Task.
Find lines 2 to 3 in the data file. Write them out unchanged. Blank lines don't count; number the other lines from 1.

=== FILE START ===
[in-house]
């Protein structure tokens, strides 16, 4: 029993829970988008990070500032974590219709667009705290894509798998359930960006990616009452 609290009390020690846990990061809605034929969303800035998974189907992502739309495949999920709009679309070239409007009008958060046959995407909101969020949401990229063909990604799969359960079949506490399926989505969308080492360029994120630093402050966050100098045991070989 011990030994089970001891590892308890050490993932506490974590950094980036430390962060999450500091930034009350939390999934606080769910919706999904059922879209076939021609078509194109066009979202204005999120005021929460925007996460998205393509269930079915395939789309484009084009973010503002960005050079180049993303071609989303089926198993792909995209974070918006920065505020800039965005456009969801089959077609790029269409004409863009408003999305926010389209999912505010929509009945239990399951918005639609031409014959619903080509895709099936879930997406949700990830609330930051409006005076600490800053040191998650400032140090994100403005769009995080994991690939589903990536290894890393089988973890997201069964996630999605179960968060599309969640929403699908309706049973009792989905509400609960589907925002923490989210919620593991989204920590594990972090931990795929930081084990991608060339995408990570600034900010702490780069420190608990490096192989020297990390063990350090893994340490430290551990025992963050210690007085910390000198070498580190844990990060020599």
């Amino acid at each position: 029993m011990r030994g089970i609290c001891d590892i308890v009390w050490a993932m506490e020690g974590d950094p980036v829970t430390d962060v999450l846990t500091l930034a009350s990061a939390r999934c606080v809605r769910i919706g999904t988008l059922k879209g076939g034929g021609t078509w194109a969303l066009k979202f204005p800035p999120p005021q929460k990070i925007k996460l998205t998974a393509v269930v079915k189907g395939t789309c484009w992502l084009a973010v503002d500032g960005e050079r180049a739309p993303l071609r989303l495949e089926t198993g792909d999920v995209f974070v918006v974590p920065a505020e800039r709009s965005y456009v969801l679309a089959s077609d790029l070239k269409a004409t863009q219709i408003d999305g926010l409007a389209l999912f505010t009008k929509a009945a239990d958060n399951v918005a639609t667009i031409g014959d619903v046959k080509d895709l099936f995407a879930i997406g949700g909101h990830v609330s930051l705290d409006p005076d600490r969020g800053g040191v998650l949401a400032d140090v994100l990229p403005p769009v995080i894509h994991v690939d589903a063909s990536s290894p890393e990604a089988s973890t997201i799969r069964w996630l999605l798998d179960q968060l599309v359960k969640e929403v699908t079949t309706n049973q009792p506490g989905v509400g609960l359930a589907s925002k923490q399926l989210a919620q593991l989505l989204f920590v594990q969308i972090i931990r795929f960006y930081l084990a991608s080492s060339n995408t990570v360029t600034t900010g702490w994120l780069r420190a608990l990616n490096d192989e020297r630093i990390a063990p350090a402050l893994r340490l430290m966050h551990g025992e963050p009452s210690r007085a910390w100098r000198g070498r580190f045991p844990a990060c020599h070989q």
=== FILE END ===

């Protein structure tokens, strides 16, 4: 029993829970988008990070500032974590219709667009705290894509798998359930960006990616009452 609290009390020690846990990061809605034929969303800035998974189907992502739309495949999920709009679309070239409007009008958060046959995407909101969020949401990229063909990604799969359960079949506490399926989505969308080492360029994120630093402050966050100098045991070989 011990030994089970001891590892308890050490993932506490974590950094980036430390962060999450500091930034009350939390999934606080769910919706999904059922879209076939021609078509194109066009979202204005999120005021929460925007996460998205393509269930079915395939789309484009084009973010503002960005050079180049993303071609989303089926198993792909995209974070918006920065505020800039965005456009969801089959077609790029269409004409863009408003999305926010389209999912505010929509009945239990399951918005639609031409014959619903080509895709099936879930997406949700990830609330930051409006005076600490800053040191998650400032140090994100403005769009995080994991690939589903990536290894890393089988973890997201069964996630999605179960968060599309969640929403699908309706049973009792989905509400609960589907925002923490989210919620593991989204920590594990972090931990795929930081084990991608060339995408990570600034900010702490780069420190608990490096192989020297990390063990350090893994340490430290551990025992963050210690007085910390000198070498580190844990990060020599």
């Amino acid at each position: 029993m011990r030994g089970i609290c001891d590892i308890v009390w050490a993932m506490e020690g974590d950094p980036v829970t430390d962060v999450l846990t500091l930034a009350s990061a939390r999934c606080v809605r769910i919706g999904t988008l059922k879209g076939g034929g021609t078509w194109a969303l066009k979202f204005p800035p999120p005021q929460k990070i925007k996460l998205t998974a393509v269930v079915k189907g395939t789309c484009w992502l084009a973010v503002d500032g960005e050079r180049a739309p993303l071609r989303l495949e089926t198993g792909d999920v995209f974070v918006v974590p920065a505020e800039r709009s965005y456009v969801l679309a089959s077609d790029l070239k269409a004409t863009q219709i408003d999305g926010l409007a389209l999912f505010t009008k929509a009945a239990d958060n399951v918005a639609t667009i031409g014959d619903v046959k080509d895709l099936f995407a879930i997406g949700g909101h990830v609330s930051l705290d409006p005076d600490r969020g800053g040191v998650l949401a400032d140090v994100l990229p403005p769009v995080i894509h994991v690939d589903a063909s990536s290894p890393e990604a089988s973890t997201i799969r069964w996630l999605l798998d179960q968060l599309v359960k969640e929403v699908t079949t309706n049973q009792p506490g989905v509400g609960l359930a589907s925002k923490q399926l989210a919620q593991l989505l989204f920590v594990q969308i972090i931990r795929f960006y930081l084990a991608s080492s060339n995408t990570v360029t600034t900010g702490w994120l780069r420190a608990l990616n490096d192989e020297r630093i990390a063990p350090a402050l893994r340490l430290m966050h551990g025992e963050p009452s210690r007085a910390w100098r000198g070498r580190f045991p844990a990060c020599h070989q």